A Wild Cat’s Scat

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To collect the poo, or not to collect the poo—that is the question. It is, anyway, for Smithsonian scientists in the midst of a conservation project focusing on microbes in cheetah scat, and culminating in a graduate student’s Conservation-Nation funded trip to Namibia in two months.

That PhD student, Morgan Maly, has been focused on cheetah poo—and all poo-related quandaries—for the better part of this year, as she has studied samples from cheetahs at research institutions, including the Smithsonian Conservation Biology Institute (SCBI) in Front Royal, Virginia.

Key to this project’s success leading up to its next stage in the field? Understanding that not all cheetah scat is created equal—from a testing standpoint, anyway. To help ensure the best data is collected moving forward, Morgan and the team launched a preliminary experiment to determine how long samples can still be analyzed for microbial content after leaving a cheetah’s body. An hour, they wondered? A day? A week?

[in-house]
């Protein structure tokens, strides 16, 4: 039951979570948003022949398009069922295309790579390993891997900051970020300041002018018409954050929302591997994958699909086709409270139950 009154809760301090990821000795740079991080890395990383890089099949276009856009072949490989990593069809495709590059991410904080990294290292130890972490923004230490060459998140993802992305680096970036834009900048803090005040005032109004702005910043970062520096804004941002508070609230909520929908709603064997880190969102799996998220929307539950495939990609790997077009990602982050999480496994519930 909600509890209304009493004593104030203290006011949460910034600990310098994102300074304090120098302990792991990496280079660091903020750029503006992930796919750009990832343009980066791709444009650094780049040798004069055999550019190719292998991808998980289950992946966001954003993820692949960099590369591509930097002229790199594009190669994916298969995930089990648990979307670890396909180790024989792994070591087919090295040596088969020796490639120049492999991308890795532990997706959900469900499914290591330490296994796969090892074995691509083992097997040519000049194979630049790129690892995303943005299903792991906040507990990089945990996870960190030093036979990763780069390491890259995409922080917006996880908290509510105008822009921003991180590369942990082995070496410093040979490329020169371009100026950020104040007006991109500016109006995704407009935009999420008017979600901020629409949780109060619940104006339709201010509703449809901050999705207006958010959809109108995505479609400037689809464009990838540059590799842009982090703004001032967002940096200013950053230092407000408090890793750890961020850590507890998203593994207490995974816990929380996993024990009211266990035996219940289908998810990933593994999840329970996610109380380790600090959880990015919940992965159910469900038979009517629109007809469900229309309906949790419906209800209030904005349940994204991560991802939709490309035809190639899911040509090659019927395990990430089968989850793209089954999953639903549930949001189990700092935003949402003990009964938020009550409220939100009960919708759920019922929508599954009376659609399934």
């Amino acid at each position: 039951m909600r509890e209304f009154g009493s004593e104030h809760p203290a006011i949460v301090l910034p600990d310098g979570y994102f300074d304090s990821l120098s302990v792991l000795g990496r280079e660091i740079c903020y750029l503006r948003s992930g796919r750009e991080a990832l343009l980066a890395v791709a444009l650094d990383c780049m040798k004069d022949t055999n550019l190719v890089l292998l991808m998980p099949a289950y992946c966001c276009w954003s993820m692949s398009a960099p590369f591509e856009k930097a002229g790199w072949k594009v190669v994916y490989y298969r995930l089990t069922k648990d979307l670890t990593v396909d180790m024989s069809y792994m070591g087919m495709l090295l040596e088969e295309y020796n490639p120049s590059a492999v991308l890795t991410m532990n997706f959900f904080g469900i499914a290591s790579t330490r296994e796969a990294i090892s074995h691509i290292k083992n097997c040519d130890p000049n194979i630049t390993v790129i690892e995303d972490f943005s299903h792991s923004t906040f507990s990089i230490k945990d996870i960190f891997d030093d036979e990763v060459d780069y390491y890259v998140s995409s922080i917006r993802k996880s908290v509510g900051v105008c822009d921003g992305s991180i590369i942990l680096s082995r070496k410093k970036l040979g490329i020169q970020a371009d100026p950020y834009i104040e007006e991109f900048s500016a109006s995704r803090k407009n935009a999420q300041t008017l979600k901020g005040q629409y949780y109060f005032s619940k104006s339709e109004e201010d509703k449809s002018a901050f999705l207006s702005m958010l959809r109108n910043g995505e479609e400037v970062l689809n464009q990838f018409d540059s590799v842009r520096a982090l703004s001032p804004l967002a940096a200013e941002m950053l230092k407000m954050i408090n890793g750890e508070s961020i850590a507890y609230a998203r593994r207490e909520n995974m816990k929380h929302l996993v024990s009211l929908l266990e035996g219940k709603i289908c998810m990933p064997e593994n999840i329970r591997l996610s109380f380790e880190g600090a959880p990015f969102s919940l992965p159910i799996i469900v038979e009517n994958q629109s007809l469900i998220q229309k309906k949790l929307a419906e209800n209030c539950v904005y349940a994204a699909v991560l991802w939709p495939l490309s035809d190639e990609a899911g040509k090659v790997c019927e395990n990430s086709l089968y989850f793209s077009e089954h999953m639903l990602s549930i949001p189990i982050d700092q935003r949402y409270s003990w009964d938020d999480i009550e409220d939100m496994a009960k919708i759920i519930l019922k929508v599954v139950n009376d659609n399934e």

“If we wait too long to collect the sample, it may contain more environmental microbes than the microbes from the actual cheetah,” said Dr. Adrienne Crosier, cheetah curator & research biologist at SCBI.

After an experiment comparing the samples of eight cheetahs, the team have their answer: 48 hours. That means when Morgan’s in the field in two months studying wild scat, she’ll be better prepared to answer the (time-honored?) question of whether to collect the poo, or not to collect the poo.

This kind of preliminary work is a great example of just how much researchers have to do to prepare for any variables that might influence their results—often, those in the field have precious time to gather critical data.

Stay tuned for updates about the project, which will continue into 2020 as the team studies the samples Morgan gathers in Namibia to better understand vulnerable cheetahs’ diets.

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